Is Dual Plane Technique a Better Choice for 620 Cc Extra High Prof. Implants Than Total Submuscular Placement?

Im 164 cm tall and I weigh 60 kg. I currently have 250 cc high profile silicon implants ( for 13 years) and Im getting them replaced with 620 extra high Silimed Brazilian implants for a larger,fuller,rounder breast. I currently have my implants placed fully under my muscles. My PS suggested to have the new larger implants placed partially under muscles. Will this dual plane technique really give me better,bigger results than the full submuscular placement?

Doctor Answers (4)

Difference Between Dual Plane and Submuscular Implants

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When the submuscular positioning of implants was described in the 1980's it was thought that total submuscular cover was needed.  At that time the implants were placed beneath both the pectoral muscle and the serratus anterior muscle.  One of the disadvantages of this approach is that it often left the implant too laterally placed.  It was discovered that if the implant was under the pectoral muscle on the upper portion and below the breast gland where the pectoral muscle ends, that the implants had a better position on the chest wall and still had the advantages of submuscular implants.  When surgeons use the term sub muscular, most are referring to a dual plane placwement.


Seattle Plastic Surgeon
5.0 out of 5 stars 94 reviews

Dual Plane Conversion For Larger Breast Implants

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On a practical basis, It is probably not possible to get 600cc breast implants in a completely submuscular location. But even if it were, that would not create a very natural look as the implants would simply be too highly located on your chest wall.. Total submuscular positioning may have worked for your original 250cc implants but it will be necessary to have a dual place location when the implant size is increasing by this volume percent.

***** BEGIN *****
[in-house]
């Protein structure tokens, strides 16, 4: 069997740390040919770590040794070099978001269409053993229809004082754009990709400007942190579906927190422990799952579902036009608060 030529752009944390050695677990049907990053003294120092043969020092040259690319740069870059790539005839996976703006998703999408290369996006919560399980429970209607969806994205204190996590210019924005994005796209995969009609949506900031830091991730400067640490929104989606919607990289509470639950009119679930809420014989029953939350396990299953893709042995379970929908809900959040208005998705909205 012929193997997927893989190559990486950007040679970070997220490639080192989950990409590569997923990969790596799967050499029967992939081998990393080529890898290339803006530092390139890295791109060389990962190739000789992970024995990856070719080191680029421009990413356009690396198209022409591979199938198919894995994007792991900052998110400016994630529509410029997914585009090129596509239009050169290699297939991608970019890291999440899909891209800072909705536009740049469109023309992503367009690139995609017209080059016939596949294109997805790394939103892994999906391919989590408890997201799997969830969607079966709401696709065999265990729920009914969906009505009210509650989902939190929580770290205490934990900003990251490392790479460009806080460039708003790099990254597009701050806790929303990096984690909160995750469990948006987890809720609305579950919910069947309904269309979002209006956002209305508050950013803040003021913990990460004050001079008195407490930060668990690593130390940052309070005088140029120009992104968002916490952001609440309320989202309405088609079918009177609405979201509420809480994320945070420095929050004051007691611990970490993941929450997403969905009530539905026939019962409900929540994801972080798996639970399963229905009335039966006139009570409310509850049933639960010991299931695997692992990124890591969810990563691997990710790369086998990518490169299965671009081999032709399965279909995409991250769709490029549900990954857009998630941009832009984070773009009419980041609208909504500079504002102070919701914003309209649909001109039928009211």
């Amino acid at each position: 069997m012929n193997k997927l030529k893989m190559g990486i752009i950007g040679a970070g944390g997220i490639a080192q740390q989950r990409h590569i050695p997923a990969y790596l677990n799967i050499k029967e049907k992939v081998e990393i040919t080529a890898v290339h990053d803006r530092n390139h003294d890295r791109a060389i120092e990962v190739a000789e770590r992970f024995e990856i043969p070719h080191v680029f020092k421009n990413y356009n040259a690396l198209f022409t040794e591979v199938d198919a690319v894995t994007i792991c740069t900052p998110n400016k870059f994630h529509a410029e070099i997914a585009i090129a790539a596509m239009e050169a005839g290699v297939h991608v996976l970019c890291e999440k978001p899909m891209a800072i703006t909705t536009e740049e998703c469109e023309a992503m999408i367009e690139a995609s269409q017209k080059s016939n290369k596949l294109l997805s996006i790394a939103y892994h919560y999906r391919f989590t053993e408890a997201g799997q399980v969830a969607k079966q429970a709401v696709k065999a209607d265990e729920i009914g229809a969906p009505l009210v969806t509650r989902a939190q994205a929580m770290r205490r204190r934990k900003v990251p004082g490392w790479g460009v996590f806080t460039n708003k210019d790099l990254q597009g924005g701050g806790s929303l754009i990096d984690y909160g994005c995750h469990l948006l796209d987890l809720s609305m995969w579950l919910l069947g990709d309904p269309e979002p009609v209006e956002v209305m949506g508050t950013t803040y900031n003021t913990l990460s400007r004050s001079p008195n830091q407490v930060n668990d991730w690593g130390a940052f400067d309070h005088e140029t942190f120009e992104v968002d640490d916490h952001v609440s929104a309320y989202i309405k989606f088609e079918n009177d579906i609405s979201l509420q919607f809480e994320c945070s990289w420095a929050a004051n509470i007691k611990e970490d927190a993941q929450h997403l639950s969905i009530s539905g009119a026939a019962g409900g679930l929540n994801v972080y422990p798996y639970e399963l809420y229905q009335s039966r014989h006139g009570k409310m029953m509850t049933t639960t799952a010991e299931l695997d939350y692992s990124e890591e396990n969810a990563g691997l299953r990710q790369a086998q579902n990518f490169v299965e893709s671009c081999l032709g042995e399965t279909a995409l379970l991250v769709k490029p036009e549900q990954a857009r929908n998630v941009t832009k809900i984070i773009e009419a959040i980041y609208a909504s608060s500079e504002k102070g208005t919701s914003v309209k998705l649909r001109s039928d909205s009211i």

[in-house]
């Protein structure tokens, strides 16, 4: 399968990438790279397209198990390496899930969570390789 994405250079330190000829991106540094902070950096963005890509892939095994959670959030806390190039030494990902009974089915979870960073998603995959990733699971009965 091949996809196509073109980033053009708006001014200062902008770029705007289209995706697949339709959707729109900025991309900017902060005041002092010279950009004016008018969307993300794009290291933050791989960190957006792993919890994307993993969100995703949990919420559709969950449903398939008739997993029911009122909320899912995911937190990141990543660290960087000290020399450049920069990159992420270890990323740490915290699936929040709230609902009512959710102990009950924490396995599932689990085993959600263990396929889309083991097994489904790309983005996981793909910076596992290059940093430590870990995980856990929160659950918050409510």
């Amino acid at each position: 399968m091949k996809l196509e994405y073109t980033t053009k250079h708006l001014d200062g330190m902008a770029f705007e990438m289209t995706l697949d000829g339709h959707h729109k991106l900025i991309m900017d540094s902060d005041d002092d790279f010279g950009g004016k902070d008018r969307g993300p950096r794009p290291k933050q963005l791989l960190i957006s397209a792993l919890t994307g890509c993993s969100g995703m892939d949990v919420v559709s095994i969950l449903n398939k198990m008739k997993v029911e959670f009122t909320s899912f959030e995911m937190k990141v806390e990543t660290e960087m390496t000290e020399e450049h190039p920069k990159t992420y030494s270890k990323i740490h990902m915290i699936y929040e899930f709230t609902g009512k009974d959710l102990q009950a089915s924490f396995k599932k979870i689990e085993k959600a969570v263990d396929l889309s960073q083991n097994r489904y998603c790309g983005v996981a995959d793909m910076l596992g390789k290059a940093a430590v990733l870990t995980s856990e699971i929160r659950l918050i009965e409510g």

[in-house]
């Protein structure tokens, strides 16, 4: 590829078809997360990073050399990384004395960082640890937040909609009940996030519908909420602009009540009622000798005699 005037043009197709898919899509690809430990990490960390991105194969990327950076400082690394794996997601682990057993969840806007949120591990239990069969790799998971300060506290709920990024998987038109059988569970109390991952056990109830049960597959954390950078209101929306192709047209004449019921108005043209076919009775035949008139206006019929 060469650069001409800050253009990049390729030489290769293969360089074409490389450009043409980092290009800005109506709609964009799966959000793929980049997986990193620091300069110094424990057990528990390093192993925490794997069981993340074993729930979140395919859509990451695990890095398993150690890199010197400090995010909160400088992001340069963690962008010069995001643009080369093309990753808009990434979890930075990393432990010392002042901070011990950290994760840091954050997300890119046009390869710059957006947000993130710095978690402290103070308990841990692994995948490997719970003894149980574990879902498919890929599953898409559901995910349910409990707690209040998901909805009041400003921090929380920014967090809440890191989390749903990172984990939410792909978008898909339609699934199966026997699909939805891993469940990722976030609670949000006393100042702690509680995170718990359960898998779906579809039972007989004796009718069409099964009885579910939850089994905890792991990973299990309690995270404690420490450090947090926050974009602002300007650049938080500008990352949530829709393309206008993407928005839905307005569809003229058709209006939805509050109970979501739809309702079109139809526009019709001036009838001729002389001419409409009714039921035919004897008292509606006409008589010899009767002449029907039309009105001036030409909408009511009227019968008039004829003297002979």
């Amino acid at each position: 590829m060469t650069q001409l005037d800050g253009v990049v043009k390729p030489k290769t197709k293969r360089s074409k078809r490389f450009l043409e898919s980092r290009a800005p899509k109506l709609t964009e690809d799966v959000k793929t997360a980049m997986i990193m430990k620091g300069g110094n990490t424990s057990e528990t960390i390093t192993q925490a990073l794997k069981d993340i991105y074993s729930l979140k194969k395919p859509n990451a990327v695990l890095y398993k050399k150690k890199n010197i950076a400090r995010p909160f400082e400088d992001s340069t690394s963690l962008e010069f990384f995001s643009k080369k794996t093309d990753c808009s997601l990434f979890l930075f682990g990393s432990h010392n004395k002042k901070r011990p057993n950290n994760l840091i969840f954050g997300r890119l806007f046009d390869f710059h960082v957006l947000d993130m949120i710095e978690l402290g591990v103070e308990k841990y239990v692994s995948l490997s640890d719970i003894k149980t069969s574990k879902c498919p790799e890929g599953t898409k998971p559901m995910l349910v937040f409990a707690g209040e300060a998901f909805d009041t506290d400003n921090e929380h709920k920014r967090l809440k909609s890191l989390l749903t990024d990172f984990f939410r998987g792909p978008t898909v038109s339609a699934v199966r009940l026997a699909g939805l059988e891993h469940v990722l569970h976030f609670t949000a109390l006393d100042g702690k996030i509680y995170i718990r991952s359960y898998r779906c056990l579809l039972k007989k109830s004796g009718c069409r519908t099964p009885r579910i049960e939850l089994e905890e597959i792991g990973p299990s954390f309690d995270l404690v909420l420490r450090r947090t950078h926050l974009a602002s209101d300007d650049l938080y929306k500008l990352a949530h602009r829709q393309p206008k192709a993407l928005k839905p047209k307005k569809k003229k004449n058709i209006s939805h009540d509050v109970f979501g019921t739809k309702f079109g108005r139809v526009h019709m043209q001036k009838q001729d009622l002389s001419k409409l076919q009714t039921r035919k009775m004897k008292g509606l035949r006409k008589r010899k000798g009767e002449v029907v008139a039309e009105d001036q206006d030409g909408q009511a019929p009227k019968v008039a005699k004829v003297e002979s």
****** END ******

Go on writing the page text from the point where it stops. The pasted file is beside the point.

Barry L. Eppley, MD, DMD
Indianapolis Plastic Surgeon
4.5 out of 5 stars 32 reviews

Total muscular coverage of a breast implant is not common

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We feel the idea of total muscular coverage, or the muscular 'bra' has come and gone. Most implants will be placed under the muscle for the upper half and under the gland for the lower roughly. The submuscular placement gives better coverage, yet the dual plane allows the implant to fit within the breast so that they move and feel as one.

Peter E. Johnson, MD
Chicago Plastic Surgeon
4.0 out of 5 stars 31 reviews

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"Dual Plane" Positioning of Breast Implants?

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Thank you for the question.

I think that you will find that most plastic surgeons today will use the “dual plane” positioning of breast implants. This simply means that the breast implants are partially under the pectoralis muscle and partially outside the “grip” of the pectoralis muscle. I think that this position allows for a more natural look/feel of the breast implants over the long term. I think also that there is less chance of significant “distortion” of the breasts  with movement of the pectoralis muscle with implants in this  position (as opposed to complete sub muscular breast implant positioning).

In comparison to the sub glandular breast implant position, the dual plane positioning allows for more complete coverage of the breast implants leading to generally more natural feel/look  of the implants in the long-term. This position will also decrease the potential for rippling and/or palpability  of the implants (which may increase with time, weight loss, and/or post-pregnancy changes).

The submuscular positioning  also tends to interfere with mammography less so than in the sub glandular position. The incidence of breast implant encapsulation (capsular  contraction)  is also decreased with implants placed in the sub muscular position.

I hope this helps.

Tom J. Pousti, MD, FACS
San Diego Plastic Surgeon
5.0 out of 5 stars 789 reviews

These answers are for educational purposes and should not be relied upon as a substitute for medical advice you may receive from your physician. If you have a medical emergency, please call 911. These answers do not constitute or initiate a patient/doctor relationship.